McMaster University chemists have developed a new technique to break down and dissolve the rubber used in automobile tires.
This could lead to new recycling methods that have so far proven to be expensive, difficult and largely inefficient.
Tires are a typical example of a product prepared for a single use from a non-renewable resource.
While some are used as fuel in the cement industry or broken down into crumbs to use as fillers in asphalt, cement or artificial turf, there is no convenient method for recovering the petroleum-based polymers.
That is why they cannot be easily reused, effectively repurposed, or recycled, notes lead author of the study and McMaster professor, Michael Brook.
“The chemistry of the tire is very complex and does not lend itself to degradation – for good reason.”
“The properties that make tires so durable and stable on the road also make them exceptionally difficult to break down and recycle.”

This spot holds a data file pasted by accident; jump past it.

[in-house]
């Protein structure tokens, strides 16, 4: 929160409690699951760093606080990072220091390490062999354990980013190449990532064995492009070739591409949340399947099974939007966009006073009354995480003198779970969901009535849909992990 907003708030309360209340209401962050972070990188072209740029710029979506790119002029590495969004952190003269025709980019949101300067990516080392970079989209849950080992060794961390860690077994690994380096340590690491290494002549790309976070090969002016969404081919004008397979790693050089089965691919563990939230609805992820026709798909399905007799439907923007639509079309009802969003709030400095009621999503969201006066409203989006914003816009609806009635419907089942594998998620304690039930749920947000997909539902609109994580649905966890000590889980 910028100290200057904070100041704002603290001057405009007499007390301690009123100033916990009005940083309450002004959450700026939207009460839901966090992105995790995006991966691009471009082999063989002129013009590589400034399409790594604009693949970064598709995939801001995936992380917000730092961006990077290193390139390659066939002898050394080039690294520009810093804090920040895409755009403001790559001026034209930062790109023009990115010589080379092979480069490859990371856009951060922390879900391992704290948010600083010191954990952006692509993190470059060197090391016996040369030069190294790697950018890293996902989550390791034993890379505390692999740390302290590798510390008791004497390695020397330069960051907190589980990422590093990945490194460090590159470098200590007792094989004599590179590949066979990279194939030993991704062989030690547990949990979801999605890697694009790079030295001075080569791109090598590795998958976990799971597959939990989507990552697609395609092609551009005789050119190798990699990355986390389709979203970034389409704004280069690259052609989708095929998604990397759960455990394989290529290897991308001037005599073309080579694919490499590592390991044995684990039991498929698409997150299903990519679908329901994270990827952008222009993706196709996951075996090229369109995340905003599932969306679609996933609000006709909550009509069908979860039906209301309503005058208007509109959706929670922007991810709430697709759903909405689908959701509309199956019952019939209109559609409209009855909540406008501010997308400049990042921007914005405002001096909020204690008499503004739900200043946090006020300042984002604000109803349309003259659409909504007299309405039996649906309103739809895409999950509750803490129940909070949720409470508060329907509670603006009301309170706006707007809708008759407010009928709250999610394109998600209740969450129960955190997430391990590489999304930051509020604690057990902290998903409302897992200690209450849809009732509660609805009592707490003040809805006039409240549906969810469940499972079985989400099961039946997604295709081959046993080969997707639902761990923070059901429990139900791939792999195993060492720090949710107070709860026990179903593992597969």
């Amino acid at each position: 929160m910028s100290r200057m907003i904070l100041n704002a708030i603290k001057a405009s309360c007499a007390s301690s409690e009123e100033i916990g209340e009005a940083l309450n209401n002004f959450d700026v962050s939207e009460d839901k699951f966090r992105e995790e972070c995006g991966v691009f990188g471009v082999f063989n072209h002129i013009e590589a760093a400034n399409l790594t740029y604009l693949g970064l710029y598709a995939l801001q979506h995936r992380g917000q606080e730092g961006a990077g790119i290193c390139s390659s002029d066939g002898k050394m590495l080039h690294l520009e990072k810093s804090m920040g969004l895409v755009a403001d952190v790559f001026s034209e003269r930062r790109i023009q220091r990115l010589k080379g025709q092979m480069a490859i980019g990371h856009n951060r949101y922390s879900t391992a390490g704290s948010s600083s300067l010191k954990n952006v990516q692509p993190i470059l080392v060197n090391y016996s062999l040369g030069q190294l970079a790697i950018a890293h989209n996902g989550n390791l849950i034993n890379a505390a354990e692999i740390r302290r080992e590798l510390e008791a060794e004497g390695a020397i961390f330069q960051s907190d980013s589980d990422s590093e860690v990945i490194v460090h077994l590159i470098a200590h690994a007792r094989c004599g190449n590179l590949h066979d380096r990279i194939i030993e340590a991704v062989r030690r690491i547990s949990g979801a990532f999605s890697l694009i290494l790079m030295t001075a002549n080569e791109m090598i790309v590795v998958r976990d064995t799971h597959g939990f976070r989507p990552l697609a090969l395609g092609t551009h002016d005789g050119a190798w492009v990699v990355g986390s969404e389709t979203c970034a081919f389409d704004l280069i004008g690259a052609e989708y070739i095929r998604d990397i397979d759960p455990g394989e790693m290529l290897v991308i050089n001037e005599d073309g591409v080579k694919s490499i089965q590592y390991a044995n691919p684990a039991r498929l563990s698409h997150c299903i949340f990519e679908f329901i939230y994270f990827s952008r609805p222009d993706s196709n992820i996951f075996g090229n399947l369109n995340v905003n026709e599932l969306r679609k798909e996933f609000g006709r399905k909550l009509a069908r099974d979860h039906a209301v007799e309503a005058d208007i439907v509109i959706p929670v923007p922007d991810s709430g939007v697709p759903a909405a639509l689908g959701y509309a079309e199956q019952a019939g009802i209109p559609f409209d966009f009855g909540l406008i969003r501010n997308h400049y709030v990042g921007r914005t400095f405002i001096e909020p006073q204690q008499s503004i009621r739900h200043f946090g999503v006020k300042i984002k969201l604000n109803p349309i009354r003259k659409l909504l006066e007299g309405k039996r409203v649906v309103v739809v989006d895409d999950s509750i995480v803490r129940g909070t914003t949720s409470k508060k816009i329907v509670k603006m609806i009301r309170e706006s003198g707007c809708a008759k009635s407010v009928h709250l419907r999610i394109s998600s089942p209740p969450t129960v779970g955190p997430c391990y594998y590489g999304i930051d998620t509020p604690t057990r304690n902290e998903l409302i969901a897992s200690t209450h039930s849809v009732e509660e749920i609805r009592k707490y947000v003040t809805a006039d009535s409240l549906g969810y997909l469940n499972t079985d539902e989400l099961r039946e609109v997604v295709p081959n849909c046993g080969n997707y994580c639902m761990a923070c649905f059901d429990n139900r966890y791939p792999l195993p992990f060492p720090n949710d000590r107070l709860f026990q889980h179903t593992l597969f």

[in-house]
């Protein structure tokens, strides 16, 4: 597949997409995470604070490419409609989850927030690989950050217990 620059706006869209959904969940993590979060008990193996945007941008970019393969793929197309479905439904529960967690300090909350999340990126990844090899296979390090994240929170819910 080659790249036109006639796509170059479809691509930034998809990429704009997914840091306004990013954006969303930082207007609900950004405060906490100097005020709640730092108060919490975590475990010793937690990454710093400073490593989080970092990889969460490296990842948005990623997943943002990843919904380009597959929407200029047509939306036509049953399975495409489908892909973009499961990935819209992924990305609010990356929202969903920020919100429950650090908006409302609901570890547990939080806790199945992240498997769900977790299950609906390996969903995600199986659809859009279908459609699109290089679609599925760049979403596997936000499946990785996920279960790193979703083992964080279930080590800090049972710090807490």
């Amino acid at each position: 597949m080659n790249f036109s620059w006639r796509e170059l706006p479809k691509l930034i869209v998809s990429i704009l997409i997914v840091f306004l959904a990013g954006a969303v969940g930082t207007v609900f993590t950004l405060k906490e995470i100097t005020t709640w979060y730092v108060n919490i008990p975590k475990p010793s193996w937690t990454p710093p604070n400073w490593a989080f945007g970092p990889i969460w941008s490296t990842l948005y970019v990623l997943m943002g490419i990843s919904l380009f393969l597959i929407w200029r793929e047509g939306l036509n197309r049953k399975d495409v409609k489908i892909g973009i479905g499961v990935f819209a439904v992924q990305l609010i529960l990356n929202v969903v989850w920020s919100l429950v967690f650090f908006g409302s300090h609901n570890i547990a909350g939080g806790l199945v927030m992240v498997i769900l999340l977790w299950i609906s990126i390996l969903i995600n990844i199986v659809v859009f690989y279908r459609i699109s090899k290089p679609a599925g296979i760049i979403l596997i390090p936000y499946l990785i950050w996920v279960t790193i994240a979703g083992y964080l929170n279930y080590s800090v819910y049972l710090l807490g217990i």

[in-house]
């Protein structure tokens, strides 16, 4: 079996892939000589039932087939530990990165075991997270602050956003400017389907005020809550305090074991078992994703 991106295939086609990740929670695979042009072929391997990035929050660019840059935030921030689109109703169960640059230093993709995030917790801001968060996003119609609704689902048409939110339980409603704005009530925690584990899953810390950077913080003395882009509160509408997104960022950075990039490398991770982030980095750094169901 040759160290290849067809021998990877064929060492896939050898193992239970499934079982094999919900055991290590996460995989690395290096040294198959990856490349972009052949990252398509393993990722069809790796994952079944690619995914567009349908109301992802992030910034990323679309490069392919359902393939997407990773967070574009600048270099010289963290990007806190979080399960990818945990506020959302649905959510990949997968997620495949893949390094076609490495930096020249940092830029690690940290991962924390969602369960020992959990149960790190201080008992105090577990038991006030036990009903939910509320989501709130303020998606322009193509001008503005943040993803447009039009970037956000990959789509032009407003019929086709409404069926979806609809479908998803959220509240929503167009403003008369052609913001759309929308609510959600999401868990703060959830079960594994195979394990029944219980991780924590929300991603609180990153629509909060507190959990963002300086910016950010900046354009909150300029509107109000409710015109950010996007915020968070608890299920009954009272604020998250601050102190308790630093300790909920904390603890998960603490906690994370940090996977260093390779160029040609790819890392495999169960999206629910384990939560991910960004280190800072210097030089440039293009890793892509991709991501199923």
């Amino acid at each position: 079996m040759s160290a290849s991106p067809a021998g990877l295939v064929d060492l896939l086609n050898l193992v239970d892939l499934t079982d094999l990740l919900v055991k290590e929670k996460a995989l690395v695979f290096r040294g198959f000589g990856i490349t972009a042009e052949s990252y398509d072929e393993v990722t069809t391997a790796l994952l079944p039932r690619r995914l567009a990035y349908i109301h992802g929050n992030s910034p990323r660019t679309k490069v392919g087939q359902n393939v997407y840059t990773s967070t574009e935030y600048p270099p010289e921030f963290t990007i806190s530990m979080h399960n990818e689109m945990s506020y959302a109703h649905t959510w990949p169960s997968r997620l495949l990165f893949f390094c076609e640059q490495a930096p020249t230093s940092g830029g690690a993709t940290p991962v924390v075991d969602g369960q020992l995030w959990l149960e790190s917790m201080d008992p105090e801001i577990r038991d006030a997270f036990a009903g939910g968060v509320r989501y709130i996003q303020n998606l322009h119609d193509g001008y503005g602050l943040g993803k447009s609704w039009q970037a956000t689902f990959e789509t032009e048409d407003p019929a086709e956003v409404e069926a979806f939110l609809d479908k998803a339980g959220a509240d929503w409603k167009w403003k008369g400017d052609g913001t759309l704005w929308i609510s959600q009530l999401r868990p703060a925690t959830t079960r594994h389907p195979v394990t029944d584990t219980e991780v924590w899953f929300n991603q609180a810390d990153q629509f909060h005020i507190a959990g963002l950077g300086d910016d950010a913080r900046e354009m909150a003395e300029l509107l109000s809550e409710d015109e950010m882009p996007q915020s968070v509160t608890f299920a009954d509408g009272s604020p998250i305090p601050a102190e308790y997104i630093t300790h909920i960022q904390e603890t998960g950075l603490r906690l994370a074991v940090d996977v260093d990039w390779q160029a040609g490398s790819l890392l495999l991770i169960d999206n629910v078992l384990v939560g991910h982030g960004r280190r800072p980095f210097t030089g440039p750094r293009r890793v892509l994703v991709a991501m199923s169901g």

Charles Goodyear first developed the technique of curing tires in 1850 by combining sulfur with natural rubber, which forms bridges between the natural polymers and transforms the mixture from fluid to rubber.
The McMaster team has now developed a new process to efficiently break down the polymeric oils by disolving the sulfur-to-sulfur bond.
Brook likens the structure to a piece of fishnet: “We have found a way to cut all the horizontal lines so instead of having a net, you now have a large number of ropes, which can be isolated and reprocessed much more easily.”
The new method could help eliminate and prevent major environmental concerns and dangers posed by stockpiled tires.
According to Brook, the new method isn’t perfect; it has some limitations because it is expensive for industrial applications:
“We’re working on it, but this is the first major step,” contends Brook. “This process closes the loop on automotive rubber, allowing old tires to be converted into new products.”
Image and content: Georgia Kirkos/McMaster University